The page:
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I'm looking at ways to design a multi-functional analog input that can take both voltage and current inputs for industrial applications. The voltage signals are in the 0-40V range and the current signals are 4-20mA loops. I have found a few reference designs that seem to accomplish this (usually for 0-10V and 4-20mA signals) by switching on/off the current loop resistive load. Since I want to be able to take in up to 40V, I could add a voltage divider. I found the following schematic for a reference PLC module (enclosed in a rectangle is the part I'm interested in):

enter image description here

Source: http://www.analog.com/media/en/technical-documentation/application-notes/an-1522.pdf

The above schematic is not rated for 40V input signals, but the approach used is similar to what I have in mind. My concern is on how to protect the circuit from user mistakes. I will use this schematic as a reference and forget about the 40V that I want for a second.

There are two basic scenarios that shouldn't happen, but can happen:

1) A voltage is fed when in current input mode (resistive load on): in this case, as long as R1 can handle the power it should be fine. For 10V that is 400mW, so no big deal. If the input signal can't source enough current the system will give a wrong reading, but as long as nothing gets burnt in my circuit I'm happy.

2) A current signal is fed when the circuit is voltage input mode: this case is the one I find more critical. Here is where I'm not sure what happens, and where my question comes. If R1 is not connected, and let's assume we have 20mA coming in, this will go through the voltage divider, and the resistors (assume 1 watt at best) won't be able to handle this power. Also, the output voltage of the voltage divider will be too high, and I'm not sure those clamping diodes will handle it? I'm not sure what happens in this scenario and whether the circuit is protected or if it will just explode. I would like somebody to help me understand exactly what would happen in this scenario, and see if I can extend this approach to work with my 40V signals requirement.

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  • \$\begingroup\$ You can always add PTC polyfuses to protect from over current and TVS from over voltage . Both should limit ok but you ought to keep Differential impedances balance wrt gnd and use a way to shunt CM noise to earth ground so that ground or radiated noise is attenuated. \$\endgroup\$ – Tony Stewart EE75 Jul 18 '18 at 22:28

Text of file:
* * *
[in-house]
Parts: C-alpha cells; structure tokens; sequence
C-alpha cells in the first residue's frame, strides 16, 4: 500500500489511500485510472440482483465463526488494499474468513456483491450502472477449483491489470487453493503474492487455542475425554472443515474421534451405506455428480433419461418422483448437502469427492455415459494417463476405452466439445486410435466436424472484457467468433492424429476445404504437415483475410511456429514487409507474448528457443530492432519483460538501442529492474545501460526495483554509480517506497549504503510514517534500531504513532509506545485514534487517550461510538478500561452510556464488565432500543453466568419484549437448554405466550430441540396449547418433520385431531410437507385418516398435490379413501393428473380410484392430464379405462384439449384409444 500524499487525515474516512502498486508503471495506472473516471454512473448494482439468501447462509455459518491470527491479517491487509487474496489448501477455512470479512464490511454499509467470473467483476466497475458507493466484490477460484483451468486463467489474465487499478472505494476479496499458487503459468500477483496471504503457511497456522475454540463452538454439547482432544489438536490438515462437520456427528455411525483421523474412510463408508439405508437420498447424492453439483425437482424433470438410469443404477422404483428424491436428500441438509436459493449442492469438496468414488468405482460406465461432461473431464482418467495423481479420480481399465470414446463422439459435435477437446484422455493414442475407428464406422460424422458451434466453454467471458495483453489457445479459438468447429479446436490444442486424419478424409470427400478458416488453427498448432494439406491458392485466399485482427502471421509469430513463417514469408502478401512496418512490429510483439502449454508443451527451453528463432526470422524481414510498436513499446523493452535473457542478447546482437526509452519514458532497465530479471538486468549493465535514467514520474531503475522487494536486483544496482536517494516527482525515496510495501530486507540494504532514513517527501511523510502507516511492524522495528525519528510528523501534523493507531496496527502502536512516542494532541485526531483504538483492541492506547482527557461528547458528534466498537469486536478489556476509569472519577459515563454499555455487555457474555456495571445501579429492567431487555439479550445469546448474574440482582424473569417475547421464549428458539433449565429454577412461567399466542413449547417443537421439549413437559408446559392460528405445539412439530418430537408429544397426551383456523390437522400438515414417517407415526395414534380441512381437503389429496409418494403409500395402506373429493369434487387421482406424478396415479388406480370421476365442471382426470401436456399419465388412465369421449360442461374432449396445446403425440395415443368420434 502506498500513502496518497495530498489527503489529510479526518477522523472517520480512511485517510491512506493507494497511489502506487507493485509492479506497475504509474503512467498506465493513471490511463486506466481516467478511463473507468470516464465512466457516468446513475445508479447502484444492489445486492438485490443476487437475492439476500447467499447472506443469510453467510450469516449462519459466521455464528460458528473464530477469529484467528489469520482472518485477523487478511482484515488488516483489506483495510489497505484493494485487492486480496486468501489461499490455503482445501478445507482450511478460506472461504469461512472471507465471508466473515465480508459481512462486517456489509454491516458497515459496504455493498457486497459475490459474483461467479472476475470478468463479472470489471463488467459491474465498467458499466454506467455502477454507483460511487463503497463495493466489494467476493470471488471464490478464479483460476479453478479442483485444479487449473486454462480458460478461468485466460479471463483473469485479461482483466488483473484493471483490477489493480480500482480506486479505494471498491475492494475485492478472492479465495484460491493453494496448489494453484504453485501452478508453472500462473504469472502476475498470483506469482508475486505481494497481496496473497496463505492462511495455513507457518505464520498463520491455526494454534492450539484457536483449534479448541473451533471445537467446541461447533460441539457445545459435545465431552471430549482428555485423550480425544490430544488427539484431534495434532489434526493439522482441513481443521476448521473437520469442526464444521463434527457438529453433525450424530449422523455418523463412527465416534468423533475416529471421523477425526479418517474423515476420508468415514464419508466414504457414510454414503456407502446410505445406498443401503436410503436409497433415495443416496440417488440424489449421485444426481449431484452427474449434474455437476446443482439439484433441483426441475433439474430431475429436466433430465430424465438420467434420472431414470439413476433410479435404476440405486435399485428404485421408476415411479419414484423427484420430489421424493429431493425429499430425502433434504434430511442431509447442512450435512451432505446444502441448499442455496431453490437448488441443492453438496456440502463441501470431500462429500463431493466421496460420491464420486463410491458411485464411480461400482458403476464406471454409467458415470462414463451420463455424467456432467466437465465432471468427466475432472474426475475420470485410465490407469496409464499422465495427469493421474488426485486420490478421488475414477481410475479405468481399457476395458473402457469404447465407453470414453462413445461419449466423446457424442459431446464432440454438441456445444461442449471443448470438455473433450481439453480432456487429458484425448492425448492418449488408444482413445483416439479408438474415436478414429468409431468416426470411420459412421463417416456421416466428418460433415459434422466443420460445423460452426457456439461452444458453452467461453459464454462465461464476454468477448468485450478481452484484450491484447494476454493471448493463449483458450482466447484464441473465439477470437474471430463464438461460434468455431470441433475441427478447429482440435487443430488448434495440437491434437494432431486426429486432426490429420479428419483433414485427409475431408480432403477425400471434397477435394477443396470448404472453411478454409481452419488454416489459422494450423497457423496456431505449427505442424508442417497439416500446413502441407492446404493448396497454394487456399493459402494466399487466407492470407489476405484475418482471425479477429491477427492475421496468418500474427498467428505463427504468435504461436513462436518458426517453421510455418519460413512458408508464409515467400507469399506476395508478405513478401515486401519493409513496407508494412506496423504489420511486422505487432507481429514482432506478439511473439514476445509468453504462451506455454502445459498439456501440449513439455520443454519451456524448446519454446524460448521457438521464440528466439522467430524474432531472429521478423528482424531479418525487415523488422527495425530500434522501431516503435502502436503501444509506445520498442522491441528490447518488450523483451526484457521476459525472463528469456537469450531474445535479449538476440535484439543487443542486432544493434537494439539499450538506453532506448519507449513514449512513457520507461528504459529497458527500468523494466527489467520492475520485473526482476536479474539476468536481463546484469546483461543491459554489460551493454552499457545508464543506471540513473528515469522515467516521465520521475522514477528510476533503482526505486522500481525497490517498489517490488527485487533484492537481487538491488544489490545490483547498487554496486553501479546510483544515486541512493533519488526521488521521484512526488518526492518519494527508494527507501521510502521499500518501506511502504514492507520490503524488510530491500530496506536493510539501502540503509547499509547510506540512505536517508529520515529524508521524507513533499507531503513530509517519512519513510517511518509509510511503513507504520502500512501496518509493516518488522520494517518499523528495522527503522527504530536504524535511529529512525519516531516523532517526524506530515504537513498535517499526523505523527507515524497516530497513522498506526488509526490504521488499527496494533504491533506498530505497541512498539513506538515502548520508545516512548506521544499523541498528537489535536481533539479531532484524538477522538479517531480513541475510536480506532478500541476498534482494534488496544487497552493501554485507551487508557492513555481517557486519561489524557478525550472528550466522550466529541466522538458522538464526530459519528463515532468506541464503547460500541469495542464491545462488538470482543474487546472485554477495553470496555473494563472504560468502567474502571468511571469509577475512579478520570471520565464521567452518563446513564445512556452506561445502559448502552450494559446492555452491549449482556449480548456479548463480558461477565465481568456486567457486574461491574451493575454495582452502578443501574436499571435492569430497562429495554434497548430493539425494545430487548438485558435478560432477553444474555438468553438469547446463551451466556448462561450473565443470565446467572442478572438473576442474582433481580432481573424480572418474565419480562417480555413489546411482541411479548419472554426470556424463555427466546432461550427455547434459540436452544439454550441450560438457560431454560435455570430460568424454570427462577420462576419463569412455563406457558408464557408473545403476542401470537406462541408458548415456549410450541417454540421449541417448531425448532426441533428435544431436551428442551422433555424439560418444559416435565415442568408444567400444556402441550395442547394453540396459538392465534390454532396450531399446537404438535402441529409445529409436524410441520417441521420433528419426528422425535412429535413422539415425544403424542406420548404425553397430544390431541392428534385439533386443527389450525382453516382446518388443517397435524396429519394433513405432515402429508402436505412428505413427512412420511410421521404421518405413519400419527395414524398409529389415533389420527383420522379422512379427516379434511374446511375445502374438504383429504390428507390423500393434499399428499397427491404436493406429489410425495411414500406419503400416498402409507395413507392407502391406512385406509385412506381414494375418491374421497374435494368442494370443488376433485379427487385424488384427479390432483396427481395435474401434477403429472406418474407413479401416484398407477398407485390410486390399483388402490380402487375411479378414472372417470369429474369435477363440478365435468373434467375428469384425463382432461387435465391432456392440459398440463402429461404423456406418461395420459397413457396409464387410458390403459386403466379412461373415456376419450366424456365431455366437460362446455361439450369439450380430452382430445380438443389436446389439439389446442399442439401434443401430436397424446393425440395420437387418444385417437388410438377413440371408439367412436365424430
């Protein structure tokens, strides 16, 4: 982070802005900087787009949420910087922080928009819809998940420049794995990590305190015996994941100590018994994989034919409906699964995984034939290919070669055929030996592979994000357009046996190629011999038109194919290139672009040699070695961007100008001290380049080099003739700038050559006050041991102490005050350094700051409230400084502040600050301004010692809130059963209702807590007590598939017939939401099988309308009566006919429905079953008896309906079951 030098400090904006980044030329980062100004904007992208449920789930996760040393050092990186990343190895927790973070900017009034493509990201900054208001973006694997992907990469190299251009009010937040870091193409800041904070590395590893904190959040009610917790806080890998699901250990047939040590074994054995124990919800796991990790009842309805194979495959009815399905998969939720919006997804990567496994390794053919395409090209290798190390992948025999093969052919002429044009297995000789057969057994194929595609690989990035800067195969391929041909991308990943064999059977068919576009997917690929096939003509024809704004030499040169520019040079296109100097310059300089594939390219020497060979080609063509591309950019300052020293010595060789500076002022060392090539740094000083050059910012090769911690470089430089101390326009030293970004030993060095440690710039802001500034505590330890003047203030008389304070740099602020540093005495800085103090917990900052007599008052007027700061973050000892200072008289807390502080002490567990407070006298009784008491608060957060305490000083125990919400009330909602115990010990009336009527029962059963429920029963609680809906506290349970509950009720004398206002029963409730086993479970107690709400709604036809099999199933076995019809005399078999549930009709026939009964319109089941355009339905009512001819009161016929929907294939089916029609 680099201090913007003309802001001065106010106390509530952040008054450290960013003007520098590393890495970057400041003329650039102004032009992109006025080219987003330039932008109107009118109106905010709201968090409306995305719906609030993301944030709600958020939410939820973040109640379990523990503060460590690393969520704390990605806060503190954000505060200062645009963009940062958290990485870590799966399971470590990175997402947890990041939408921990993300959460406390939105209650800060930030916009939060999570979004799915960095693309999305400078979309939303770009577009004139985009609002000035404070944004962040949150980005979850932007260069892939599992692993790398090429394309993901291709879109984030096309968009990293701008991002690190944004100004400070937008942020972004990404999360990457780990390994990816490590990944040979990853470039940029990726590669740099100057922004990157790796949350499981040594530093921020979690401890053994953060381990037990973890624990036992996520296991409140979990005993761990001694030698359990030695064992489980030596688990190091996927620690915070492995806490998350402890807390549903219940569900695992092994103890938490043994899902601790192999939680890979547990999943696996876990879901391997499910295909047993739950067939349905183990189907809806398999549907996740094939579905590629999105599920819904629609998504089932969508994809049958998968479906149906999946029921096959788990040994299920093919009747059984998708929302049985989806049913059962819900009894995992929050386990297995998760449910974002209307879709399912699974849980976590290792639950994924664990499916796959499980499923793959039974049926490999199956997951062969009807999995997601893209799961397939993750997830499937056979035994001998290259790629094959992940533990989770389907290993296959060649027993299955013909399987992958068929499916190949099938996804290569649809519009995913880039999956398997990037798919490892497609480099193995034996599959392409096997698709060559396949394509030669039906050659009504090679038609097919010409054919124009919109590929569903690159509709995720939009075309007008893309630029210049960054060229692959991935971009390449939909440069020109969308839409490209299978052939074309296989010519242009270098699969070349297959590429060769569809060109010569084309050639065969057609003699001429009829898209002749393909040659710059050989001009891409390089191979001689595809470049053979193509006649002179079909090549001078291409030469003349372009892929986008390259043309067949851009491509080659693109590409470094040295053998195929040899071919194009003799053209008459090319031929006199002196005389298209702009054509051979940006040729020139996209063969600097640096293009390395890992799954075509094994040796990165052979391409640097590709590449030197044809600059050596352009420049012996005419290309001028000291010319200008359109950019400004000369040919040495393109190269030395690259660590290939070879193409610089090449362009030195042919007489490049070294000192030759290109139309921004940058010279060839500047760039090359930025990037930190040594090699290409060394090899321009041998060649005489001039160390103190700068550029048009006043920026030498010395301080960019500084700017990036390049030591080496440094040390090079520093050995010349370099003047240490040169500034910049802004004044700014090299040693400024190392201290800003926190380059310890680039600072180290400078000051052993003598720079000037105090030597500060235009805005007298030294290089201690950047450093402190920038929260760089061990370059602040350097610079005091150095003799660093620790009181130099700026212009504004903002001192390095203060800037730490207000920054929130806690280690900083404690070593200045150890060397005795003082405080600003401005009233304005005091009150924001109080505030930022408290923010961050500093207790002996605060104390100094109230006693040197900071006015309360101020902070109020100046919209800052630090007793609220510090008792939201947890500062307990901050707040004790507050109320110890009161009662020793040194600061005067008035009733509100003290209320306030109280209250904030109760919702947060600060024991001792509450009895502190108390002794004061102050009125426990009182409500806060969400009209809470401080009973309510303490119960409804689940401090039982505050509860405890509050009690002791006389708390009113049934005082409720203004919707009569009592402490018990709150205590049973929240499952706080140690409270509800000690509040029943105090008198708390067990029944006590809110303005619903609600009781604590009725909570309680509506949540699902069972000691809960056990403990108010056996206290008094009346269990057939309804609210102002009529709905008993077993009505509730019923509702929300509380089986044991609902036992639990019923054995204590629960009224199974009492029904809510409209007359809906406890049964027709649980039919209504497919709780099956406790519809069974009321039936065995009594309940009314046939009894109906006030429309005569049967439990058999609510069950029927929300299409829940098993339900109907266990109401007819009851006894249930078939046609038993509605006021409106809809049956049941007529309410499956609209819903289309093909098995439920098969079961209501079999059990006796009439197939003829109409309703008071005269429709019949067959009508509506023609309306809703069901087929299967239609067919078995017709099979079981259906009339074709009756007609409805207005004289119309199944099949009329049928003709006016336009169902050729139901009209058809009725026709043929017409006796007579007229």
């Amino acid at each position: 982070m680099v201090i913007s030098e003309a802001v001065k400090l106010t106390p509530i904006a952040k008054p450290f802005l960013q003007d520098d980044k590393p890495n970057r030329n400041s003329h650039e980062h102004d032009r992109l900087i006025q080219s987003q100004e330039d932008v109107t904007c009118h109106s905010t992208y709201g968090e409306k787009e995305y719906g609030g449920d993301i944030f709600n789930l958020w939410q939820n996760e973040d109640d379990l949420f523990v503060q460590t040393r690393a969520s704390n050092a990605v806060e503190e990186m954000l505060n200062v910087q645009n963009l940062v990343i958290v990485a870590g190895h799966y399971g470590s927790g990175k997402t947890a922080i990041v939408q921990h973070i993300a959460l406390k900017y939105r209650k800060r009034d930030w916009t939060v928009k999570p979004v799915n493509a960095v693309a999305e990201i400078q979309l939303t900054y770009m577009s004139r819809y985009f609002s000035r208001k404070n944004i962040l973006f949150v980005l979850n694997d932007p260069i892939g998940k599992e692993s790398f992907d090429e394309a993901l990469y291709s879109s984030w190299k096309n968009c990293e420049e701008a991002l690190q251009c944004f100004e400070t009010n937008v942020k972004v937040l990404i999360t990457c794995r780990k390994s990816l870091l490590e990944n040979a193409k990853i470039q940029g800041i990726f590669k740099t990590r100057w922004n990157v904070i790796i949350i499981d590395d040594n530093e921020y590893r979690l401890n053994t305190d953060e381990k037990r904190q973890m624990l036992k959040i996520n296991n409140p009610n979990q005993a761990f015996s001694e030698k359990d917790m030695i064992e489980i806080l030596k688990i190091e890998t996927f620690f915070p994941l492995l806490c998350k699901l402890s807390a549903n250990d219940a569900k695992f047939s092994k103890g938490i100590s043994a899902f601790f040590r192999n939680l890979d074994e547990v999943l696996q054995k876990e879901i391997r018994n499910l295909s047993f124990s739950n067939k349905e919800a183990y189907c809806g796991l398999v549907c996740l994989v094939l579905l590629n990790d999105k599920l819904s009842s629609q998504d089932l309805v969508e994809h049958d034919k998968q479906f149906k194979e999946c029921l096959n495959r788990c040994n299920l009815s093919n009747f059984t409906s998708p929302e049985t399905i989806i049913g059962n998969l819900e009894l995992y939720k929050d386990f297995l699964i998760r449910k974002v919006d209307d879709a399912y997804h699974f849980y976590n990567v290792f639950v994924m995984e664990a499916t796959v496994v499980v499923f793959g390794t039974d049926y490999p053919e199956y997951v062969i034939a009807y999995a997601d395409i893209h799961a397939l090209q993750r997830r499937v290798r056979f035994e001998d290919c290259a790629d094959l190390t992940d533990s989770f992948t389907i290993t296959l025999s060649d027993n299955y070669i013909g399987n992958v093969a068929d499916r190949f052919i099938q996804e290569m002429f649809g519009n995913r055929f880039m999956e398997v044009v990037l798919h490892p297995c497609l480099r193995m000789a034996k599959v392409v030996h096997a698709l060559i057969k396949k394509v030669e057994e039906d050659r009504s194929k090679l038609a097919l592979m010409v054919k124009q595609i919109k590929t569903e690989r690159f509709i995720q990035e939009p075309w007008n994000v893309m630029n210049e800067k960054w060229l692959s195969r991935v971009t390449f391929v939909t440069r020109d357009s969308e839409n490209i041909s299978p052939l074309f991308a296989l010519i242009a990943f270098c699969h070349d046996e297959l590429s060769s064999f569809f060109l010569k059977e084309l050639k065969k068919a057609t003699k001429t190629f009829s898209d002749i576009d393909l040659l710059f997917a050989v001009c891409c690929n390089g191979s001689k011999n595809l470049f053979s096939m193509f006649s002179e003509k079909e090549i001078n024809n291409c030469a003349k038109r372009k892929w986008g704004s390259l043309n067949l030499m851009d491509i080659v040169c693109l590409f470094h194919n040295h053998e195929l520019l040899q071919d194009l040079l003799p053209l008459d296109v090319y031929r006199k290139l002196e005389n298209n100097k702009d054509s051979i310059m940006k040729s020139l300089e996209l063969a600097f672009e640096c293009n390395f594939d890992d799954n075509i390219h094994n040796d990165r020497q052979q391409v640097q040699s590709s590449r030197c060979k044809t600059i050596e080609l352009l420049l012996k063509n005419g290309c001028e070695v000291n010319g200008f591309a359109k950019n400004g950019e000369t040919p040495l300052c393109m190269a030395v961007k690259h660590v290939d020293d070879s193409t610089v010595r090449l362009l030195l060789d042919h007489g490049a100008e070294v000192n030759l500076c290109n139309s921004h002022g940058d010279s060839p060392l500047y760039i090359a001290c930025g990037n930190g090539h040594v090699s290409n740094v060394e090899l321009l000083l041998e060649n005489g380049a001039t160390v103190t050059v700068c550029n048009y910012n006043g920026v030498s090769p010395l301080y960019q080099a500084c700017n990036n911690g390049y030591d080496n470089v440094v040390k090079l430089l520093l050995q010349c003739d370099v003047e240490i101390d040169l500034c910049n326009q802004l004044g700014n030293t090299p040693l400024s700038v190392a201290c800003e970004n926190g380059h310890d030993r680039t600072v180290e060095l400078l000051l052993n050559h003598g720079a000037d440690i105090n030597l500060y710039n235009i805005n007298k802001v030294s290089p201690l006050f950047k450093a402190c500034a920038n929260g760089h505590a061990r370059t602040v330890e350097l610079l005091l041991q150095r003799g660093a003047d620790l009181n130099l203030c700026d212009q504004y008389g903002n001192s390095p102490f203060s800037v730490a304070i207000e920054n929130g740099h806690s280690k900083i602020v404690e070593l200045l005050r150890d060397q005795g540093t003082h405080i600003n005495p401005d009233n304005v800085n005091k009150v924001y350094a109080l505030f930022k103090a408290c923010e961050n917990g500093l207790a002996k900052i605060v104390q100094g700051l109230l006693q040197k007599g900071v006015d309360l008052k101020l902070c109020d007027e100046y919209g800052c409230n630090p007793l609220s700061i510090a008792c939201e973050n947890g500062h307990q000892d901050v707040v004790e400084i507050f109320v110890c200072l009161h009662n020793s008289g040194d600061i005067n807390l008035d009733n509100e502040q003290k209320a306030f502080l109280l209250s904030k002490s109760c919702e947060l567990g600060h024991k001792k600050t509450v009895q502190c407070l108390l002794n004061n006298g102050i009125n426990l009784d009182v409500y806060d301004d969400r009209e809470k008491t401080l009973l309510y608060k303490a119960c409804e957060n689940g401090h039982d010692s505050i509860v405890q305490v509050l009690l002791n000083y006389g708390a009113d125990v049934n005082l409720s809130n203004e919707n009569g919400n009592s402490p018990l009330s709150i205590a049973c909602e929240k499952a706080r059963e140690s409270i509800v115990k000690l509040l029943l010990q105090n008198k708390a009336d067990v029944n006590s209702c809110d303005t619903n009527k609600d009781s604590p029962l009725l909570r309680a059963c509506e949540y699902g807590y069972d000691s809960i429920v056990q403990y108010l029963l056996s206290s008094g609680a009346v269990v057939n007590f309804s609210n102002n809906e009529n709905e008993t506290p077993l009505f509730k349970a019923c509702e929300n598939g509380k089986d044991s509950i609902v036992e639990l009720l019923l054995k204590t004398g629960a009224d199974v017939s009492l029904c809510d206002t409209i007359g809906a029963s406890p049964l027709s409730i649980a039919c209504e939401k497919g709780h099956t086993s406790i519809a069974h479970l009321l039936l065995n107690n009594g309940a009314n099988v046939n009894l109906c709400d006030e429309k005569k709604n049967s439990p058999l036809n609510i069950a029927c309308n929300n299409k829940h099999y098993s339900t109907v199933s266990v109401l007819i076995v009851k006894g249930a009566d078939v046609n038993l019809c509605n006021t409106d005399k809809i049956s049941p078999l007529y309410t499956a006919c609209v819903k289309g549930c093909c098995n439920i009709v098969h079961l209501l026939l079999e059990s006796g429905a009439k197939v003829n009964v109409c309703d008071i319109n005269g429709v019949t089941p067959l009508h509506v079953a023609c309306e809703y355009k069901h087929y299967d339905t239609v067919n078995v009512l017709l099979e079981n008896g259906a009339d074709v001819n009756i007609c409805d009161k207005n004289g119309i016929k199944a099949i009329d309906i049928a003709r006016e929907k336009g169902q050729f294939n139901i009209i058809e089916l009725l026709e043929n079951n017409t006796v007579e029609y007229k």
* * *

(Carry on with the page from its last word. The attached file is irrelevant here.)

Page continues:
• \$\begingroup\$ It seems like under those conditions you would saturate the input of the first or second op-amp, thus giving you an irrational output value. If you clamp the input voltage, that also will give you an irrational output. Try dividing input by ten and re-scale the display. \$\endgroup\$ – user105652 Jul 19 '18 at 0:31
  • \$\begingroup\$ @TonyEErocketscientist, a PTC polyfuse for the voltage divider would have to trigger at 6mA or less (assuming 1 W resistors). For this value they are not so easy to find. About the TVS, are you suggesting adding a second TVS at the output of the voltage divider? \$\endgroup\$ – jmarin Jul 19 '18 at 21:25
  • \$\begingroup\$ @Sparky256, so you don't think something will be damaged during scenario 2? I'm not sure I understand what you say by "dividing input by ten and re-scale the display". \$\endgroup\$ – jmarin Jul 19 '18 at 21:27
  • \$\begingroup\$ You mentioned using a voltage divider. Its ratio need not be 10:1 like I mentioned, as long as the output reading is scaled to match the input. \$\endgroup\$ – user105652 Jul 19 '18 at 21:40
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schematic

simulate this circuit – Schematic created using CircuitLab

Conceptual design for a balanced differential input of cascading clamps to reduce worst case power and provide best case overvoltage protection.

Most CMOS has the 2 stage diode clamp method inside for ESD protect of 3kV from 100pF or 5~10mA DC max.

To reduce Common Mode impulse noise or RF.

schematic

simulate this circuit

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  • \$\begingroup\$ Thanks, the information was useful for checking some aspects of the circuit. \$\endgroup\$ – jmarin Jul 20 '18 at 21:36
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After some more thought, I realized I don't have to worry too much about scenario 2 since a 4-20mA sensor requires a certain maximum load for working properly and effectively run the corresponding current through the loop. If resistor R1 is not present, the sensor will see a relatively high impedance (coming from the voltage divider in this case, or the opamp inputs if the voltage divider was not present), and therefore there will be no current flow. The sensor simply won't work but no damage should occur. The only potential damage happens with scenario 1 so I just have to make sure resistor R1 has a high enough power rating to handle a voltage input.

Thanks to everyone for your comments, answers, and help.

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